Did you know that cakes float? Well, not all cakes I suppose, but I can say with absolute certainty that bad grocery store varieties, with their colorful roses and sickly sweet fluffed frosting, most definitely float on water.
This pivotal culinary revelation (I mean, really, where would I be as a cook if I didn’t know that some cakes are floaters??) came about on my mom’s birthday in 2008, when she and my stepdad came to visit me in middle-of-nowhere South Carolina, where I was a student at the time, so that we could all celebrate her birthday together.
Now, I’m not sure where my mom developed this fun little idiosyncrasy, but one thing you need to know about her in order to get the full effect of the story is this: She is totally and completely obsessed with the idea of having the perfect birthday cake. She doesn’t need fancy dinners or parties on her big day. And she would happily forgo all gift-giving if given the chance. But forget to get her a White Almond Sour Cream Cake (also known as a Traditional New Orleans Wedding Cake) and you’ve officially spoiled the whole damn day.
It’s non-negotiable. It’s not just the icing on the birthday cake, it’s quite literally the whole darn cake.
Now I don’t necessarily understand this part of her. And, to tell you the truth, I don’t need to. That’s just who she is and part of what makes her my mom.
The most comical part about it, though, is that my stepdad (love you, L!) just can’t seem to get her cake criteria right. Like ever. No matter how much direction I offer. Here’s what it includes:
- Cake flavor—Traditional New Orleans Wedding Cake (aka, Classic White Almond Sour Cream.)
- Cake shape—Double or triple layer, circle preferred.
- Cake baker—There are a couple of approved bakeries in New Orleans where she lives, but if that’s impossible (as it was when we were in South Carolina), then the minimum requirement is that it comes from a professional bakery. Absolutely no grocery store cakes allowed.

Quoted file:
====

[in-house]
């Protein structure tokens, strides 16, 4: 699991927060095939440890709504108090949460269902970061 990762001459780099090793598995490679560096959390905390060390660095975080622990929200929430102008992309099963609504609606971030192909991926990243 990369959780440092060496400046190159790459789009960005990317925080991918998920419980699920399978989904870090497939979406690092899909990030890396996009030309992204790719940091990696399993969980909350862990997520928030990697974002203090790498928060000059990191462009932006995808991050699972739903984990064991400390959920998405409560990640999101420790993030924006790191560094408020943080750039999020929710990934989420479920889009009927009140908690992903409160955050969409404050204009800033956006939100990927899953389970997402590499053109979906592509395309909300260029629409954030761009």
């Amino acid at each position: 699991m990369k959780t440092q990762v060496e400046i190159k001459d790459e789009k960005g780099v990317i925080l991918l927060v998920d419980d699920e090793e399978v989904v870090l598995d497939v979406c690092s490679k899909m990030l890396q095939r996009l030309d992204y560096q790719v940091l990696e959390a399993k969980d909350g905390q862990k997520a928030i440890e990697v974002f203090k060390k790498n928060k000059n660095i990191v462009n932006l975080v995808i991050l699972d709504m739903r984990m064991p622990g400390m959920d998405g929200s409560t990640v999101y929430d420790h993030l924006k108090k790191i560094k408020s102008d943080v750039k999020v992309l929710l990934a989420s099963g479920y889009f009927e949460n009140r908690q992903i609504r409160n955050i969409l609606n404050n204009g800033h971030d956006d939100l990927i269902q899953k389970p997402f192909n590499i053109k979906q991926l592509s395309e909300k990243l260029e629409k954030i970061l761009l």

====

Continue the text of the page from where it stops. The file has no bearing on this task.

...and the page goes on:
Well on the afternoon of my mom’s birthday back in 2008, I decided that this would be the year she got her perfect cake. No screwing up. So I coached my husband and stepdad on exactly what they needed to do to get the perfect cake, which they were to bring back (as a surprise) with lunch later that afternoon. They nodded after my probably somewhat-intense lecture, saying, “Of course, it’s not that difficult, Brooke. We got this.”
But don’t you know, despite the very serious cake requirements I’d laid out for them, they strutted towards us an hour or two later carrying a black plastic bottomed tray with a clear plastic top and I knew instantly…we were screwed. A plain white, generic grocery store cake with bright blue fluffy floral decorations. Shit’s about to hit the fan.
But my mom didn’t say a word. Instead, she sweetly feigned excitement and casually sliced into the cake using the plastic picnic knives that came with it and scooped out four slices, which she plopped onto four paper plates. I remember the quiet silence that surrounded us as we sat on the dock of my husband’s house at the time, each of us dubiously carving out the first bite with our forks. No one saying a word about the cake. The royal blue icing on the top smeared into the rest of the white cake. And the frosting made a kind of fluffy, sugary crunch sound as it rubbed up against our white plastic utensils.
And then, almost in unison, we all busted out in uncontrollable laughter. It was literally the worst cake any of us had ever eaten. As in, I wouldn’t eat this cake even if it were the only thing of sustenance left on this planet. It was that bad.
We decided that fish are probably less picky and ended up innocently tossing the whole thing into the middle of Lake Hartwell, thinking it would sink to the bottom where fishies could indulge in a fun little sugar high. But it didn’t. It floated. Like a boat, drifting further and further away from our dock into the setting sun until it was completely out of sight, lost forever on the horizon. Without even a single nibble from our water-bound friends with fins.
Now every time my mom’s birthday rolls around, we’re reminded of the year of the floating cake and we still laugh at it. We joke that she’ll never have the birthday cake of her dreams even though I know every year she holds out hope that my stepdad will get it just right. (Incidentally, he did get it right this year. Yay, L!)
So I decided for today, my mom’s birthday (Hi, Mom! Happy Birthday!), seven full years after the Floating Cake Incident, that I’d make sure that somewhere out there in the world, people who love her are eating this retro-style, classic New Orleans Wedding Cake in celebration of her birth. So even though we’re in Portland and she’s in New Orleans, that’s exactly what we did with this cake here.